In this unit, we will be learning more about our planet – how it is made and the natural forces that are constantly changing its surface. We will see how some forces such as earthquakes can visibly change earths surface in minutes, while other forces like weathering and deposition happen over much longer periods of time.
We will also see how fossils – preserved remains of living organisms – can help us learn about Earth’s history. Fossils can give us clues about events in Earths history, but they also allow us to theorize about extinct animals and plants and characteristics of their environments. As we study fossils, we will also be making fossils in class to observe the processes by which fossils can be formed.
Lesson 1: Earth’s Composition In lesson 1, we will introduce the unit by discussing energy – the ability to do work. We will also be exploring the two major types of energy. Potential energy is stored energy, or energy that an object has because of its position relative to other objects. Kinetic Energy is energy that is doing work, or energy in motion. Energy can take a variety of forms such as sound, light, heat, motion, magnetism, or electricity. Even though the Law of Conservation of Matter and Energy tells us that new energy cannot be created and existing energy cannot be destroyed; the energy that is present in our universe is constantly being used, changing forms, and moving around Earth and throughout the universe. Download PDF Notes
Lesson 2: Shaping Earth’s Surface In lesson 2, we will explore the sound energy – the movement of energy through vibrations in the form of waves. Because they travel by vibrations, sound waves must have a medium to travel through. This medium can be a solid, liquid, or gas; however, sound cannot travel through a vacuum where no molecules are present to vibrate. As we study sound, we will look at the different characteristics of a sound wave such as wavelength, frequency, and amplitude. By changing these characteristics as we listen to a variety of sounds, we will also be able to observe how each of these characteristics can affect how our ears hear a sound’s pitch and volume. Download PDF Notes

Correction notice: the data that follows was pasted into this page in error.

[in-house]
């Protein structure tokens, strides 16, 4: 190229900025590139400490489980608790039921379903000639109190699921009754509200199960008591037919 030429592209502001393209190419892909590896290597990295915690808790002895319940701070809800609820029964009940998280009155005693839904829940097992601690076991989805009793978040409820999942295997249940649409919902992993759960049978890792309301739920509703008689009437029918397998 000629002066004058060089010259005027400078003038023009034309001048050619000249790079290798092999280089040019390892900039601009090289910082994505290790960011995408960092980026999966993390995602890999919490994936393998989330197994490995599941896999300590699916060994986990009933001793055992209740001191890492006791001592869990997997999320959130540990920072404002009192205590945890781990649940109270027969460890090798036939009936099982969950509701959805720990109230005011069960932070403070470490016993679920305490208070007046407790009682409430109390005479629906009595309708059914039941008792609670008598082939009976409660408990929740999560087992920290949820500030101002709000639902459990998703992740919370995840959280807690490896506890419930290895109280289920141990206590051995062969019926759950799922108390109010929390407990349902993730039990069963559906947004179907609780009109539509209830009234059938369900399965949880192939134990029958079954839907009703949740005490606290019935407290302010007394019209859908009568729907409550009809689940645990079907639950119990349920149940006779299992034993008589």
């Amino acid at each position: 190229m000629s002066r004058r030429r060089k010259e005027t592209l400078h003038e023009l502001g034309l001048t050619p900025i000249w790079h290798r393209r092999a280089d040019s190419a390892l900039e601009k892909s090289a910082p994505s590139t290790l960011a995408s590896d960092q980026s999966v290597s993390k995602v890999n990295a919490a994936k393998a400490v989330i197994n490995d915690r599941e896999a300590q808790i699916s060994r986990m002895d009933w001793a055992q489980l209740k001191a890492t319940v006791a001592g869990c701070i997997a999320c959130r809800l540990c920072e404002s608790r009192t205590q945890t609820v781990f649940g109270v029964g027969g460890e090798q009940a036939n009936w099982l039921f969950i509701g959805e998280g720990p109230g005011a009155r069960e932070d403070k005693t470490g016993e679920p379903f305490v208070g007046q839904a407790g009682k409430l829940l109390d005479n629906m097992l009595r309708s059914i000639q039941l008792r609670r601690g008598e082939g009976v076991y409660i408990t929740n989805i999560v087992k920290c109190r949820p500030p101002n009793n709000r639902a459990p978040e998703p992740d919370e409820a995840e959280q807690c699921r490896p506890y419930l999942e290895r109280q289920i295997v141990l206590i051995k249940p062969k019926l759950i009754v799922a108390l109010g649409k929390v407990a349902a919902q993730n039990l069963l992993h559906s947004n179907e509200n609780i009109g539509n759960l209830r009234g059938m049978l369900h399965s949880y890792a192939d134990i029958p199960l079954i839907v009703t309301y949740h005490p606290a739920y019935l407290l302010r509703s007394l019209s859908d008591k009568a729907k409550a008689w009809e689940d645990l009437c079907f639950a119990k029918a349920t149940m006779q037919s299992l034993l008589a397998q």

Lesson 3: What is a Fossil? In lesson 3, we will be discussing light energy. Light energy is a form of energy that we can see. Light is made up of waves of electromagnetic energy. Visible light makes up a small portion of the electromagnetic spectrum, which also includes radio waves, infrared waves, ultraviolet waves, x-rays, and gamma rays. Light travels in a straight line at the incredible speed of 186,000 miles per second. We will be also observing what happens to light waves when they strike another object or material. Depending on the properties of material, light waves can be reflected, refracted, or absorbed. Reflection occurs when light strikes an object and bounces back. Refraction is the bending of light waves as they pass through a material, as in the case of a rainbow formed by sunlight passing through water droplets in the atmosphere. Absorption occurs when light strikes an object and can no longer be seen. Download PDF Notes
Lesson 4: Learning About Earth’s History from Fossils In lesson 4, we will be exploring heat energy. Heat is the transfer of thermal energy through vibrations between molecules. As the temperature of an object of substance increases, its molecules will begin to vibrate more quickly. In this lesson, we will also observe and compare the three methods by which heat can transfer. It is important to remember that heat will always transfer from a warmer object to a cooler object. Conduction occurs as heat transfers between two objects that are touching. Radiation describes the transfer of heat through space by electromagnetic radiation. Convection, the final method of heat transfer, involves the transfer of thermal energy through a current of liquid or gas. Download PDF Notes
Resources and Other Documentation
Unit 5 Guided Notes The guided notes for each unit provide students with a printable copy of notes summarizing the content from each class. Blanks are inserted into the notes where key facts or content should appear. As information is covered during class, students should write missing content into the blanks to complete the guided notes. These guided notes may also be used as a review tool for unit tests. Students may print a copy of the guided notes and fill in the missing content. This can be checked using the complete PDF notes for each lesson.